Now the problem is they can't just do that even if they were wise enough to want to. In some cases, these acronyms are real commitments. Sure, the Commercial Paper Funding Facility buys 90-day commercial paper, so if the Fed were to announce that it's not going to do any more of that, then after 90 days, that thing would just go away. But on the other hand, the Fed is only-one fifth of the way into a campaign to buy $1.25 trillion worth of agency mortgage pass-throughs. If it just announced that it weren't going to do that anymore, then mortgage rates that are being kept artificially low by the Fed's commitment would very likely rise substantially.

So in a sense, what they've done is fill up the reservoir of money supply and that reservoir is pretty much going to get trickled down into the river no matter what.

Don Luskin: Well, unless they siphon it out. But my guess – based on their extreme preference for inflation instead of deflation and their appropriate modesty to believe that they can't get it exactly right – is that those who put these programs in place very suddenly will withdraw them very slowly. So they will look at situations like the agency pass-throughs for example, and they'll say:

"Okay, on the one hand, this was about us acquiring assets and printing the money, simply getting money into the economy; that was part of it, the monetary goal."

But the Fed does things using monetary tools that are not monetary. The Fed simply wanted to have low mortgage interest rates. So it may believe – I think it will believe – that for years to come, that the real estate crisis is so profound and recovery from it so fragile, and that there will be such a preference by non-US holders of mortgage-backed securities to divest, that the Fed has no choice but to continue buying them.

The moment of choice comes when it's already bought them. It's not going to make this choice tomorrow; this fork in the road will come a year from now, where it will already have bought $1.250 trillion of them. So the question isn't when we stop buying, but when we start selling. The answer will be "not now", because they will still believe we need mortgage rates at 4% or 5%.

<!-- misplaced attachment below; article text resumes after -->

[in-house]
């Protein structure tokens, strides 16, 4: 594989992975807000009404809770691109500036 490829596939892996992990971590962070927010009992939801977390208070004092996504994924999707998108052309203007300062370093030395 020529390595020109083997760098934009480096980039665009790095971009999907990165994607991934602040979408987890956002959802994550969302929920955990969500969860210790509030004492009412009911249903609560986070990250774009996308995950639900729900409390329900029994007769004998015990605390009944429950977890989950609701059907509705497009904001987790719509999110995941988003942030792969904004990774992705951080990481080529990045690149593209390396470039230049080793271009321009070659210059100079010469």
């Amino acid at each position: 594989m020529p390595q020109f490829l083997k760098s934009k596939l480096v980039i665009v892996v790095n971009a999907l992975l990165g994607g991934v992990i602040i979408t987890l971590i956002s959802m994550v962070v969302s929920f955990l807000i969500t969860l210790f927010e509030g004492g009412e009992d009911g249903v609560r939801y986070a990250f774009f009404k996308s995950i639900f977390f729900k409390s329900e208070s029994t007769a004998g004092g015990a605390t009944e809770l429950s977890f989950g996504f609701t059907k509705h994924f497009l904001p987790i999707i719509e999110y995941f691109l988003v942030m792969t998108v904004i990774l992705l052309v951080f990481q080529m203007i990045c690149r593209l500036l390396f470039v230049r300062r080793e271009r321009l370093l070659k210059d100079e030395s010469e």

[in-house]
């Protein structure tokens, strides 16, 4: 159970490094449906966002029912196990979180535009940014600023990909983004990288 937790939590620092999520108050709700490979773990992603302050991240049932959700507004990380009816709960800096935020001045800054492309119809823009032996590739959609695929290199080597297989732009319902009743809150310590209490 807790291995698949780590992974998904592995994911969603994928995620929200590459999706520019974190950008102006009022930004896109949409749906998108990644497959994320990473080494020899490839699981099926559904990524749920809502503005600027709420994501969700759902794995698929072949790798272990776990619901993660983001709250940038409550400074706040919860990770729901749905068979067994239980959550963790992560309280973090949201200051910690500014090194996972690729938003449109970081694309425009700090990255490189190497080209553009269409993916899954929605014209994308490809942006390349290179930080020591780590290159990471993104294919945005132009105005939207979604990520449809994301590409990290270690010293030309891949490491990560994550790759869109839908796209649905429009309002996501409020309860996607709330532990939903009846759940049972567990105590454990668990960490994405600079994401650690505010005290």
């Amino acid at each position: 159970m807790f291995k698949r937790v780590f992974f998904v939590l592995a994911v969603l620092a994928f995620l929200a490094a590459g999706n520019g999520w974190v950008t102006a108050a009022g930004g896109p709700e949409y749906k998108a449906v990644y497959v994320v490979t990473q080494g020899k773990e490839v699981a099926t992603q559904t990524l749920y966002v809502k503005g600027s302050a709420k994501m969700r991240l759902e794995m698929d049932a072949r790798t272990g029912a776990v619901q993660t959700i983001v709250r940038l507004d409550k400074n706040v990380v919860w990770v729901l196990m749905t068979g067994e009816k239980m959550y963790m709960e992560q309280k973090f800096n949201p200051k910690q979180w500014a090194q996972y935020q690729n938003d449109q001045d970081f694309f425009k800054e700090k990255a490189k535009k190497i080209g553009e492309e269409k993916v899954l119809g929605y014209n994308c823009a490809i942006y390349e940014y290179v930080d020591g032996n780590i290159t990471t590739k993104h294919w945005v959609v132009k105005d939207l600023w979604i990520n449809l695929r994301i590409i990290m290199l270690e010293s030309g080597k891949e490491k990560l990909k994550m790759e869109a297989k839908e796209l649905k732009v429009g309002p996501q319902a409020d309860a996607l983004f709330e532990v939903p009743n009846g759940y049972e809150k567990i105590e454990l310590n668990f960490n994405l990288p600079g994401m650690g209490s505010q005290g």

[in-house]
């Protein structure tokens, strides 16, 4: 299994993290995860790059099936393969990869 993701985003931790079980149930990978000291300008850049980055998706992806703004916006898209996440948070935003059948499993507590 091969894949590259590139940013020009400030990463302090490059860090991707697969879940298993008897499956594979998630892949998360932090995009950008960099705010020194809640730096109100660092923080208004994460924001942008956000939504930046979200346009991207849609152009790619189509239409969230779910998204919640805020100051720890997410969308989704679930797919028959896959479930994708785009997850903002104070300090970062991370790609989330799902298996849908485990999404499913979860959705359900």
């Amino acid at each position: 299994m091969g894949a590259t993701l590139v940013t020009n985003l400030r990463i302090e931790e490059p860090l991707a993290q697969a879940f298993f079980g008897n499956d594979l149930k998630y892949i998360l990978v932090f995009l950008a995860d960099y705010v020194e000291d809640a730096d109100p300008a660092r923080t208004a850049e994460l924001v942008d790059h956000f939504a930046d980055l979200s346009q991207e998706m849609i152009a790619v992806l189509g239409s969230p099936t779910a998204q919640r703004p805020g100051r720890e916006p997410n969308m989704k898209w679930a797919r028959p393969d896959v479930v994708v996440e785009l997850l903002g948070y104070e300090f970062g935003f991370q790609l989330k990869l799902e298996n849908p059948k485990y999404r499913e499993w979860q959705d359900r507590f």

HAI: So the money that's been created isn't going away.

Don Luskin: Correct. The Fed is also committed to buy $300 billion worth of Treasuries. I think it's something like about a fifth of the way on that one too. The Treasury has an extremely ambitious borrowing program ahead because of all the spending that it's undertaken through things like the stimulus bill and things that are in the pipeline in Obama's budget.

We know what direction that's going – there will be more spending, not less. And we know that as this recession plays out that there will be fewer tax revenues, not more, and that widens the deficit even if spending were held constant. That deficit has to be funded by Treasury borrowing.

Now the Fed hasn't needed to buy all that much of the new Treasury issuance because part and parcel of this demand for money that I've discussed has been a demand for safety of all kinds, even if it's not strictly money. So while nobody is going to say that the 10-year Treasury bond is money – it does not have a stable value day to day like money does in nominal terms – it's not money, but it's a riskless investment at least in default terms, and so the world is beating a path to our door to buy our debt because as bad as things are in the United States, they're worse everywhere else.